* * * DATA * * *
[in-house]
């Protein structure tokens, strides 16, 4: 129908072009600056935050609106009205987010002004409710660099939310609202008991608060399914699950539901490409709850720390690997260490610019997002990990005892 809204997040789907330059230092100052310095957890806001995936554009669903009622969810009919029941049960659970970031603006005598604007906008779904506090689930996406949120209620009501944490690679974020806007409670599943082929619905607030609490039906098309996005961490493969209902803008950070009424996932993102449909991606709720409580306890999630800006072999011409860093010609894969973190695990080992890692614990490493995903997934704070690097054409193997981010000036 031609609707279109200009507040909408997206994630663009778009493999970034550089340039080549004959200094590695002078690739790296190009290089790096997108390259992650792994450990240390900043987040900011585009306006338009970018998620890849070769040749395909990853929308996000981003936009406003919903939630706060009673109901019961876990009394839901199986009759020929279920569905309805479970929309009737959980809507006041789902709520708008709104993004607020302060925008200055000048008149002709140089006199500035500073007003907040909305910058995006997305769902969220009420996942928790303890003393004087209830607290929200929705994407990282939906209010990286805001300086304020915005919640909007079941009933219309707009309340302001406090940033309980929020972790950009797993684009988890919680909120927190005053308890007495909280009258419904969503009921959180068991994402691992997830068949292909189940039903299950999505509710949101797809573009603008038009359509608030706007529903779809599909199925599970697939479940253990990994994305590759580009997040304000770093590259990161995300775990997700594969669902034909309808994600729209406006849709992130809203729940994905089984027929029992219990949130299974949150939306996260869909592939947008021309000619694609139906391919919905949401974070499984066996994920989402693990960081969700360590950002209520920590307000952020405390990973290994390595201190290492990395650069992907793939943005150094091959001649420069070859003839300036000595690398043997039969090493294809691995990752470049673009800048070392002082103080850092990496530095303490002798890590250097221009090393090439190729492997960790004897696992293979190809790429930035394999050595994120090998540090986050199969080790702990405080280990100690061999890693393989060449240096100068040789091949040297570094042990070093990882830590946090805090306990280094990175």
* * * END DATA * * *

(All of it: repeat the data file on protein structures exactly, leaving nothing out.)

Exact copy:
[in-house]
């Protein structure tokens, strides 16, 4: 129908072009600056935050609106009205987010002004409710660099939310609202008991608060399914699950539901490409709850720390690997260490610019997002990990005892 809204997040789907330059230092100052310095957890806001995936554009669903009622969810009919029941049960659970970031603006005598604007906008779904506090689930996406949120209620009501944490690679974020806007409670599943082929619905607030609490039906098309996005961490493969209902803008950070009424996932993102449909991606709720409580306890999630800006072999011409860093010609894969973190695990080992890692614990490493995903997934704070690097054409193997981010000036 031609609707279109200009507040909408997206994630663009778009493999970034550089340039080549004959200094590695002078690739790296190009290089790096997108390259992650792994450990240390900043987040900011585009306006338009970018998620890849070769040749395909990853929308996000981003936009406003919903939630706060009673109901019961876990009394839901199986009759020929279920569905309805479970929309009737959980809507006041789902709520708008709104993004607020302060925008200055000048008149002709140089006199500035500073007003907040909305910058995006997305769902969220009420996942928790303890003393004087209830607290929200929705994407990282939906209010990286805001300086304020915005919640909007079941009933219309707009309340302001406090940033309980929020972790950009797993684009988890919680909120927190005053308890007495909280009258419904969503009921959180068991994402691992997830068949292909189940039903299950999505509710949101797809573009603008038009359509608030706007529903779809599909199925599970697939479940253990990994994305590759580009997040304000770093590259990161995300775990997700594969669902034909309808994600729209406006849709992130809203729940994905089984027929029992219990949130299974949150939306996260869909592939947008021309000619694609139906391919919905949401974070499984066996994920989402693990960081969700360590950002209520920590307000952020405390990973290994390595201190290492990395650069992907793939943005150094091959001649420069070859003839300036000595690398043997039969090493294809691995990752470049673009800048070392002082103080850092990496530095303490002798890590250097221009090393090439190729492997960790004897696992293979190809790429930035394999050595994120090998540090986050199969080790702990405080280990100690061999890693393989060449240096100068040789091949040297570094042990070093990882830590946090805090306990280094990175």